In my last garden, I remember stepping out into my backyard and hearing a hum rising up from all the bees enjoying the clover and other flowers.
|honeybee on clover|
Two years later, I now have a new garden and a nice big patch of clover, but...
where are all the bees?
|are the bees hiding from me?|
Oh yes, if I search I can find a few bees..
But it is worrisome.
Is it because so many bees died off after the hard winter?
Am I seeing the effects of Colony Collapse Disorder?
Or is it because my garden isn't as established yet and hasn't been 'discovered'?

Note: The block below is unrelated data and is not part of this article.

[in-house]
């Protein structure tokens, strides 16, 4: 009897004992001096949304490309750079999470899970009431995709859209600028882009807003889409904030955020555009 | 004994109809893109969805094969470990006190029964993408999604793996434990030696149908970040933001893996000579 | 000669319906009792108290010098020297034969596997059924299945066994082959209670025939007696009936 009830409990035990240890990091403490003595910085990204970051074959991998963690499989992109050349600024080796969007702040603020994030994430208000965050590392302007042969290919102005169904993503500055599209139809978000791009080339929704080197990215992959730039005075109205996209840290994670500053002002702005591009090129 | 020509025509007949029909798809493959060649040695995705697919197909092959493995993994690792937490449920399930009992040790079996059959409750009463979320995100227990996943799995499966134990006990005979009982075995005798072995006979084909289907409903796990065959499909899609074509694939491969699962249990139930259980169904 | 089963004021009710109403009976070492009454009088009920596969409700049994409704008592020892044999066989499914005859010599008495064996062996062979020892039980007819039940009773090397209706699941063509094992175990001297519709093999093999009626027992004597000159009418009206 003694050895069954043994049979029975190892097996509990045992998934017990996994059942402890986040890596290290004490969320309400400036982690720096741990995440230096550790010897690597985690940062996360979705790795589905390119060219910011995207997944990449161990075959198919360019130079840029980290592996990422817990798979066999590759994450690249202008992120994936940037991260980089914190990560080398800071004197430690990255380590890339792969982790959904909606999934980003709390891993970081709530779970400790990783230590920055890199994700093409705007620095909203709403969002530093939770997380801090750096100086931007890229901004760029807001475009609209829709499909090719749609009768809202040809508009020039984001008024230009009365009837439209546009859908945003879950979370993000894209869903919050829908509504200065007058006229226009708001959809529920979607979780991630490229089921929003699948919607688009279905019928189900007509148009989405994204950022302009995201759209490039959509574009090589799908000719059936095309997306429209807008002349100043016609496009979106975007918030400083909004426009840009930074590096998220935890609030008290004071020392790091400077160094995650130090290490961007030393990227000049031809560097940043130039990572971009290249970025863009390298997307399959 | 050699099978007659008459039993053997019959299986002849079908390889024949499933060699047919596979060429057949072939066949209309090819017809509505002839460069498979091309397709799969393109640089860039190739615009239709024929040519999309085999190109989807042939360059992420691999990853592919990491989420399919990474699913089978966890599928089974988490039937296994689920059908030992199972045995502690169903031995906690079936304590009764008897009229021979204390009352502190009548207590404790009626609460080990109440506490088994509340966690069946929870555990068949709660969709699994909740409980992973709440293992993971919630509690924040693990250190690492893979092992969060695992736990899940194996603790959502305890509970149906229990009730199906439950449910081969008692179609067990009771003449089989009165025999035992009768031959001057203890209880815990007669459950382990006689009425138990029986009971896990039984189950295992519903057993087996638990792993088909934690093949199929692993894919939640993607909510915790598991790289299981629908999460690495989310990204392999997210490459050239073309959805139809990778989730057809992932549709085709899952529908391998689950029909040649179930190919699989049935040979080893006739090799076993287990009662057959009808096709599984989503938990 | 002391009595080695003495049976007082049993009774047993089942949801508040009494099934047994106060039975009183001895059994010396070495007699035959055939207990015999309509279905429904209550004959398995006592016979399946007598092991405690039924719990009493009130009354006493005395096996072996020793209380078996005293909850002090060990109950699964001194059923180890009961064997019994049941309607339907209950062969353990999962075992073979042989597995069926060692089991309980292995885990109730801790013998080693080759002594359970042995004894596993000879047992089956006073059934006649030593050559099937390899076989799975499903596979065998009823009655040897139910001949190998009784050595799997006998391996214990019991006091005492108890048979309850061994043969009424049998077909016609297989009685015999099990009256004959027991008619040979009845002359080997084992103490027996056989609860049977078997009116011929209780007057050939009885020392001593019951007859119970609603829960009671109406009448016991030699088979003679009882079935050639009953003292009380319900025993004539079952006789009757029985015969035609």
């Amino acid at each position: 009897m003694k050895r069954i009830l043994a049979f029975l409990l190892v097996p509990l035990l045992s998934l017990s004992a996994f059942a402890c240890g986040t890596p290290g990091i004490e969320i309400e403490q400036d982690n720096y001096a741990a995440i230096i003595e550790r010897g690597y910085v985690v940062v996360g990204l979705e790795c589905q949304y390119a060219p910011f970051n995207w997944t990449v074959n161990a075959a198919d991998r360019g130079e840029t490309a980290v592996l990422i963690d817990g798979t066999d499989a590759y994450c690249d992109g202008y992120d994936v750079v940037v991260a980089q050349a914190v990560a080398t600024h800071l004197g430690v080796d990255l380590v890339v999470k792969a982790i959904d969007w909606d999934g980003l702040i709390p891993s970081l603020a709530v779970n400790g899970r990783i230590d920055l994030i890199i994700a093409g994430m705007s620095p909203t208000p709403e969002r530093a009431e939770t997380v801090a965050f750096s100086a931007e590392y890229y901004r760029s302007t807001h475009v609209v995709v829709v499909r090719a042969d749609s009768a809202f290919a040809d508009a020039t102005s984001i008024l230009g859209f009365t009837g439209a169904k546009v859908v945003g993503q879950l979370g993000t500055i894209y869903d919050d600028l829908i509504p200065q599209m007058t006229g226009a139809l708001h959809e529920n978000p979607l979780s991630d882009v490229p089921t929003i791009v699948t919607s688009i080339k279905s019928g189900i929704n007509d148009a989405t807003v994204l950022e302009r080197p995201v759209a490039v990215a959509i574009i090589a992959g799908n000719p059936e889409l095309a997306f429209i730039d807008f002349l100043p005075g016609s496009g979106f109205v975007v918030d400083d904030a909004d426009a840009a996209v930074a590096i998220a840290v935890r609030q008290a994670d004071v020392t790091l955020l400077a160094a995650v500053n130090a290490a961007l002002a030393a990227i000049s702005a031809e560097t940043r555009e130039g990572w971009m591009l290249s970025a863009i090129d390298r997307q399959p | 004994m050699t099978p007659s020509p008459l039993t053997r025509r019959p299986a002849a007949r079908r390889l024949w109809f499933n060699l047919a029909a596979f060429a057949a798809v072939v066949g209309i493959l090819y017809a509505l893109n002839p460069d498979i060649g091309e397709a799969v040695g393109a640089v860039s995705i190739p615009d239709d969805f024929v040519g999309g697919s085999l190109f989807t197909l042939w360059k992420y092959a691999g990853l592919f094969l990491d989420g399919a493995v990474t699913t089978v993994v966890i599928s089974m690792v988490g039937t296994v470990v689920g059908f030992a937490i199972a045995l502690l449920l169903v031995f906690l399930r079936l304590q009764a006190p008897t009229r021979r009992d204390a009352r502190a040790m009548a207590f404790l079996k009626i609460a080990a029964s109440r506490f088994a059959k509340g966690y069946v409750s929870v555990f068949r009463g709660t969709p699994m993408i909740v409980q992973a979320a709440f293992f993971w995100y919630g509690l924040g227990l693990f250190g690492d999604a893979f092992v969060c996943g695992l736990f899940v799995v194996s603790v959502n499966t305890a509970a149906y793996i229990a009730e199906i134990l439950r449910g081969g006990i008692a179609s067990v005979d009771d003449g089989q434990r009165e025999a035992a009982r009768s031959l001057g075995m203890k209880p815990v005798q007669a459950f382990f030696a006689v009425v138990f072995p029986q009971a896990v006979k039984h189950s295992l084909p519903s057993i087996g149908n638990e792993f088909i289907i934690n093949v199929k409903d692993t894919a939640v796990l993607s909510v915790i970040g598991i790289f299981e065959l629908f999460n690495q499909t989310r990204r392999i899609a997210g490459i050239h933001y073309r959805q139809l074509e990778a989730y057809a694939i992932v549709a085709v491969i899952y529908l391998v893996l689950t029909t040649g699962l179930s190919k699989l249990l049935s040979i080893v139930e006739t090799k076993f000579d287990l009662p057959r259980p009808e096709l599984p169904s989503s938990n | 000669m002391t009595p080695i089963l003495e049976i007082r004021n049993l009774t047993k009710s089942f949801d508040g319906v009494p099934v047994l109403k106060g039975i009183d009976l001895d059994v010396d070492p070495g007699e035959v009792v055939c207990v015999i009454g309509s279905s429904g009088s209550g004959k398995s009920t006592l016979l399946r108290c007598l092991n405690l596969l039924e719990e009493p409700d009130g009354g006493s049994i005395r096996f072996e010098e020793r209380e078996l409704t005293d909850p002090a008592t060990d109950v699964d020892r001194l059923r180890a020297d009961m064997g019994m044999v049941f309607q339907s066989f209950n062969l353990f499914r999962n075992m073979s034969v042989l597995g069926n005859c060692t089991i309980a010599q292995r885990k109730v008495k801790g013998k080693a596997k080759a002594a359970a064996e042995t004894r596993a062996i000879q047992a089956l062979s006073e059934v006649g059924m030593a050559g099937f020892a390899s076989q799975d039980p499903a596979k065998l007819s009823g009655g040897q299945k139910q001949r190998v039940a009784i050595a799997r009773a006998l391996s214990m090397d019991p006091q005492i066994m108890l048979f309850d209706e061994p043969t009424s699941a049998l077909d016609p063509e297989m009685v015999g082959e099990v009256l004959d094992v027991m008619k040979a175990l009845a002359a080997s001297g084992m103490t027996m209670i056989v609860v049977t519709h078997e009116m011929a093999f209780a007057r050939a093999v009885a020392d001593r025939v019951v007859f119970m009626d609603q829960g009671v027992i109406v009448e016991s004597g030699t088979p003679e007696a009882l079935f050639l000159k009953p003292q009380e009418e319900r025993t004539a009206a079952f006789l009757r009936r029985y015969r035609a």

|a tiny sweat bee, covered in pollen|
There seem to be a lot of factors affecting bee numbers. It is a perfect storm for bees and other pollinators out there - pesticides, pathogens, parasites, loss of habitat, and a harsh winter on top of that.
|label on a bottle of Tree & Shrub 'Protect & Feed' granules|
Imidacloprid and Clothianidin are Neonicotinoids, pesticides that absorbed into the plant and are suspected of being harmful to bees
In good news, though, the topic has been getting so much attention that pressure is being put on law makers. Last week, during National Pollinator Week, the White House announced a Presidential Memorandum to address the loss of bees, monarchs, and other pollinators. The memorandum established a task force to look into the problem and come up with a plan. It also ordered pollinator-friendly practices to be put into effect on federal lands in order to build up habitat.